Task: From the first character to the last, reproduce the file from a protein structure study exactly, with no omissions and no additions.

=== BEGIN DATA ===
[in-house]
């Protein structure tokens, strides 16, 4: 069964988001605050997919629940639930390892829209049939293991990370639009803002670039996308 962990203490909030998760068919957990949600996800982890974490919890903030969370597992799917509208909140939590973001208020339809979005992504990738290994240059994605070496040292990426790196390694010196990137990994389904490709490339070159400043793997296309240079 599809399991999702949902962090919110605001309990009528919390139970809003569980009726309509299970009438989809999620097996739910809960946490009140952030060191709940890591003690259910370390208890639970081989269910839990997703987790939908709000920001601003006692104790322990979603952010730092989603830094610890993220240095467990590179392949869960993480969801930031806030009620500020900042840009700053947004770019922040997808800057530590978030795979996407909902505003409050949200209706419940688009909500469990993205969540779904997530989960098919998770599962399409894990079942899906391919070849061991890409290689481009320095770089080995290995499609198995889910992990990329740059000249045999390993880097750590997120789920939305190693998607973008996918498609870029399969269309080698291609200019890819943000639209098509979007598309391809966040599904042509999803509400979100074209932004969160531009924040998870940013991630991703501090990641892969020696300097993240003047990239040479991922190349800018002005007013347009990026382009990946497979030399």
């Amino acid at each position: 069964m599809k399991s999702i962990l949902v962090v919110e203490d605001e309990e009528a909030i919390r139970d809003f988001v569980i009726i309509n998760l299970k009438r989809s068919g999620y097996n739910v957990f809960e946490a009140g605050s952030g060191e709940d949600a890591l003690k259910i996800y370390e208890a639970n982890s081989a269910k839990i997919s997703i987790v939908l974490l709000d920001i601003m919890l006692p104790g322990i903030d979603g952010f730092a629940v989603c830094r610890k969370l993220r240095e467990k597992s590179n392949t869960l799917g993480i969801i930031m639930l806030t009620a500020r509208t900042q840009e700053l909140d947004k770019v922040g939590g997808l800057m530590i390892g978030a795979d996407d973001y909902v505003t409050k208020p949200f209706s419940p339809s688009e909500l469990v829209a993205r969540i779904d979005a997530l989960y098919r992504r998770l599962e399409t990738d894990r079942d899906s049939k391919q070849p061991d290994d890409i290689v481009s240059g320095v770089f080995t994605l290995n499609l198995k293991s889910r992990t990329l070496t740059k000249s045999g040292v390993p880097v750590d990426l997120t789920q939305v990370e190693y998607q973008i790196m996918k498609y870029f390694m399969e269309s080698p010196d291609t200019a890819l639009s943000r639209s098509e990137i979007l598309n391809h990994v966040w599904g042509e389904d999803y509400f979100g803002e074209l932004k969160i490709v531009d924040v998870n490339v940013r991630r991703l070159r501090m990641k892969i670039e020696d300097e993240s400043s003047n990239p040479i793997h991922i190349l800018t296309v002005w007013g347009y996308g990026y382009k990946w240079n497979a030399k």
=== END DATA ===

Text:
[in-house]
């Protein structure tokens, strides 16, 4: 069964988001605050997919629940639930390892829209049939293991990370639009803002670039996308 962990203490909030998760068919957990949600996800982890974490919890903030969370597992799917509208909140939590973001208020339809979005992504990738290994240059994605070496040292990426790196390694010196990137990994389904490709490339070159400043793997296309240079 599809399991999702949902962090919110605001309990009528919390139970809003569980009726309509299970009438989809999620097996739910809960946490009140952030060191709940890591003690259910370390208890639970081989269910839990997703987790939908709000920001601003006692104790322990979603952010730092989603830094610890993220240095467990590179392949869960993480969801930031806030009620500020900042840009700053947004770019922040997808800057530590978030795979996407909902505003409050949200209706419940688009909500469990993205969540779904997530989960098919998770599962399409894990079942899906391919070849061991890409290689481009320095770089080995290995499609198995889910992990990329740059000249045999390993880097750590997120789920939305190693998607973008996918498609870029399969269309080698291609200019890819943000639209098509979007598309391809966040599904042509999803509400979100074209932004969160531009924040998870940013991630991703501090990641892969020696300097993240003047990239040479991922190349800018002005007013347009990026382009990946497979030399």
């Amino acid at each position: 069964m599809k399991s999702i962990l949902v962090v919110e203490d605001e309990e009528a909030i919390r139970d809003f988001v569980i009726i309509n998760l299970k009438r989809s068919g999620y097996n739910v957990f809960e946490a009140g605050s952030g060191e709940d949600a890591l003690k259910i996800y370390e208890a639970n982890s081989a269910k839990i997919s997703i987790v939908l974490l709000d920001i601003m919890l006692p104790g322990i903030d979603g952010f730092a629940v989603c830094r610890k969370l993220r240095e467990k597992s590179n392949t869960l799917g993480i969801i930031m639930l806030t009620a500020r509208t900042q840009e700053l909140d947004k770019v922040g939590g997808l800057m530590i390892g978030a795979d996407d973001y909902v505003t409050k208020p949200f209706s419940p339809s688009e909500l469990v829209a993205r969540i779904d979005a997530l989960y098919r992504r998770l599962e399409t990738d894990r079942d899906s049939k391919q070849p061991d290994d890409i290689v481009s240059g320095v770089f080995t994605l290995n499609l198995k293991s889910r992990t990329l070496t740059k000249s045999g040292v390993p880097v750590d990426l997120t789920q939305v990370e190693y998607q973008i790196m996918k498609y870029f390694m399969e269309s080698p010196d291609t200019a890819l639009s943000r639209s098509e990137i979007l598309n391809h990994v966040w599904g042509e389904d999803y509400f979100g803002e074209l932004k969160i490709v531009d924040v998870n490339v940013r991630r991703l070159r501090m990641k892969i670039e020696d300097e993240s400043s003047n990239p040479i793997h991922i190349l800018t296309v002005w007013g347009y996308g990026y382009k990946w240079n497979a030399k």